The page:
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The Bottom Line On How Much Muscle You Can Gain Naturally
How much muscle you can gain naturally is largely driven by your genetics. Picking good parents is likely to be the biggest determining factor in the amount of muscle you build. But you still need to do everything right to get anywhere near your genetic potential.
The ceiling for how much muscle you can build may be dictated by factors outside of your control, but this shouldn't deter you from giving your all to training.
Research provides an indication of your genetic potential. However, this isn't a fixed limit. And there will always be exceptions and variations to the rule.
Also, there's the small matter of needing to everything right along the way.
In truth, most people never come close to their genetic potential. Ineffective training and sub-par nutrition results in years of mediocre gains. So unless you've genuinely maxed out on how much muscle you can build, continue to focus on the basics of training and nutrition. Develop consistency, enjoy the process, and let time take it's course.
"But Simon. How much muscle can I build in a year? How do I know if I'm progressing at the right speed?"
Good question. And the next logical progression after assessing how much muscle you can build over the long term.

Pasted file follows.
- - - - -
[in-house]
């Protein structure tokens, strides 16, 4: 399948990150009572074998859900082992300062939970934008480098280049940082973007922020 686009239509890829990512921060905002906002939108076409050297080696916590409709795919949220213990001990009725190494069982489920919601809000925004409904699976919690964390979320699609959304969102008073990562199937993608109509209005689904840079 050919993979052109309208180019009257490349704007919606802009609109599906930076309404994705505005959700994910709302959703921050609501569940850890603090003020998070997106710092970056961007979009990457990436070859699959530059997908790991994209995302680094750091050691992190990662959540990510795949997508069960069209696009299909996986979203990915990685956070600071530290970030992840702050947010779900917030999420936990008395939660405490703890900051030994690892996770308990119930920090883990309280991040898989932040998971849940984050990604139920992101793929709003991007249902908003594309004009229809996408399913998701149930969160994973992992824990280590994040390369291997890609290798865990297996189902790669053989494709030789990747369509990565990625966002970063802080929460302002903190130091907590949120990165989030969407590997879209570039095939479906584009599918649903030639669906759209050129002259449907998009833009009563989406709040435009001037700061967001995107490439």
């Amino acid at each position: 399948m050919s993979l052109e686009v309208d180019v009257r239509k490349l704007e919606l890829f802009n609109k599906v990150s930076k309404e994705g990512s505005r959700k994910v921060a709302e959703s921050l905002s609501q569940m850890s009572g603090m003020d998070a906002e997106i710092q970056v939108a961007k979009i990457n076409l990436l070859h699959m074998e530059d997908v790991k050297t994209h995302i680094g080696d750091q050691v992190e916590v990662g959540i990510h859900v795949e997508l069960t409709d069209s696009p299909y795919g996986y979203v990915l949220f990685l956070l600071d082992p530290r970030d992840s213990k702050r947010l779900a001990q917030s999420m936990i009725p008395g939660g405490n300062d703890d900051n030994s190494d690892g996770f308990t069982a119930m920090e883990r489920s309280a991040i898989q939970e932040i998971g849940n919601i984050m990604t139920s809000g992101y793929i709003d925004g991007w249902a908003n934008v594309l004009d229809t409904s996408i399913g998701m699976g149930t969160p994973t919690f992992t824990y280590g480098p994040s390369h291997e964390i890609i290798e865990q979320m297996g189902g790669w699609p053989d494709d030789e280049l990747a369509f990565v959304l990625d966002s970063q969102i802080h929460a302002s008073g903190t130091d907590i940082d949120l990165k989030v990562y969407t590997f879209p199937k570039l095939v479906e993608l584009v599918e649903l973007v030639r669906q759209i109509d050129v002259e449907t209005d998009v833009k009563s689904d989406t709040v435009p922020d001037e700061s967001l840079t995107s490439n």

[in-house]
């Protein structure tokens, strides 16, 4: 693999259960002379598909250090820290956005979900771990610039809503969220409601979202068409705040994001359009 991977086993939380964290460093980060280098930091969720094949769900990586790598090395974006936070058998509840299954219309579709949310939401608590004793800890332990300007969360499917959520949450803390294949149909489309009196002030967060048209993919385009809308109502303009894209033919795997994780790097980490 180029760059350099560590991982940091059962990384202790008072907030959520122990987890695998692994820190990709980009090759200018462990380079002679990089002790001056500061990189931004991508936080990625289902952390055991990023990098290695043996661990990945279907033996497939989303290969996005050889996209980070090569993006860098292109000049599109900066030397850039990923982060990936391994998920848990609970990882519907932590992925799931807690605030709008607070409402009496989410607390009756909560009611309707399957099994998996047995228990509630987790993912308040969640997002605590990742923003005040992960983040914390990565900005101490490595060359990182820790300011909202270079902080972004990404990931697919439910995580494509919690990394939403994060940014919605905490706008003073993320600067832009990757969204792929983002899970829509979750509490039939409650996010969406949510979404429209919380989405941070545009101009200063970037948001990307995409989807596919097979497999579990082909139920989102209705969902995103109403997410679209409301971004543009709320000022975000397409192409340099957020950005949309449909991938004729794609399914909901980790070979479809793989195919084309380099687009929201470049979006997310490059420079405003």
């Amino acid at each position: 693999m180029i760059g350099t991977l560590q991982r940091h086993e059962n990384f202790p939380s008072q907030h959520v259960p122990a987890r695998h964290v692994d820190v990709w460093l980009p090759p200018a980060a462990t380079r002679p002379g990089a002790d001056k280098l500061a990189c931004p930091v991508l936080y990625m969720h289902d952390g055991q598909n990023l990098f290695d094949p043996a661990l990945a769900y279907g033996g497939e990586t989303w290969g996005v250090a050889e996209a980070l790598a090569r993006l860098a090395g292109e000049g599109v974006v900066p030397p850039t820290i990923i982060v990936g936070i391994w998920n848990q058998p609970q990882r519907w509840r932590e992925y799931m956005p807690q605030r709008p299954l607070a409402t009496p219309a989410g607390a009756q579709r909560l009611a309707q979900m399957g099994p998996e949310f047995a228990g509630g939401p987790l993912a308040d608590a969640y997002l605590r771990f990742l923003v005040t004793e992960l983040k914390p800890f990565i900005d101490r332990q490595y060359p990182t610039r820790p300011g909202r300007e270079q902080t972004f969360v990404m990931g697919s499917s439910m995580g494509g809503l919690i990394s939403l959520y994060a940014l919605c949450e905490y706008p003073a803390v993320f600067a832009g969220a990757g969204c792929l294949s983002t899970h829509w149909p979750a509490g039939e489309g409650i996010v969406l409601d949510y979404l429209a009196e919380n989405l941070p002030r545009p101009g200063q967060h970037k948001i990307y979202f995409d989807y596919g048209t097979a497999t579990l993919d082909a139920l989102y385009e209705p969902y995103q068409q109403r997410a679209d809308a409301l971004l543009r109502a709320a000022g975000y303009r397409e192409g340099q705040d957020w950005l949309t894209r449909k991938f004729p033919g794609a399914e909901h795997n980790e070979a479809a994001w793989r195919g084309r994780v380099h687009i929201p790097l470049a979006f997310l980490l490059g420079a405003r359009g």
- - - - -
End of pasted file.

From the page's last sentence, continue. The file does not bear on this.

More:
Thankfully, there's an evidence-based way to set your expectations.
How Much Muscle Can You Gain In A Year?
Lyle McDonald has developed guidelines for determining your rate of muscle growth, based on the years of training under your belt.
- 1 Year Of Proper Training = 20-25 lbs of lean muscle per year
- 2 Years Of Proper Training = 10-12 lbs of lean muscle per year
- 3 Years Of Proper Training = 5-6 lbs of lean muscle per year
- 4+ Years Of Proper Training = 2-3 lbs of lean muscle per year (not worth calculating)
The important thing to note here is that the estimations are based on the number of years of proper training AND nutrition. So, throwing a few weights around, attending a few body pump classes, and being lax with your nutrition, doesn't count.
In fact, if this is you, class yourself as newbie when using the calculator.
The "How Much Muscle Can I Gain In A Year?" Calculator:
Using Lyle's guidelines, here's a simple calculator you can use to set your expectations for the next 12 months. And if you HAVE been managing your training and nutrition properly for a number of years, the news is bleak. In fact, I've not even included you in the calculations, because your rate of muscle gain is almost immeasurable.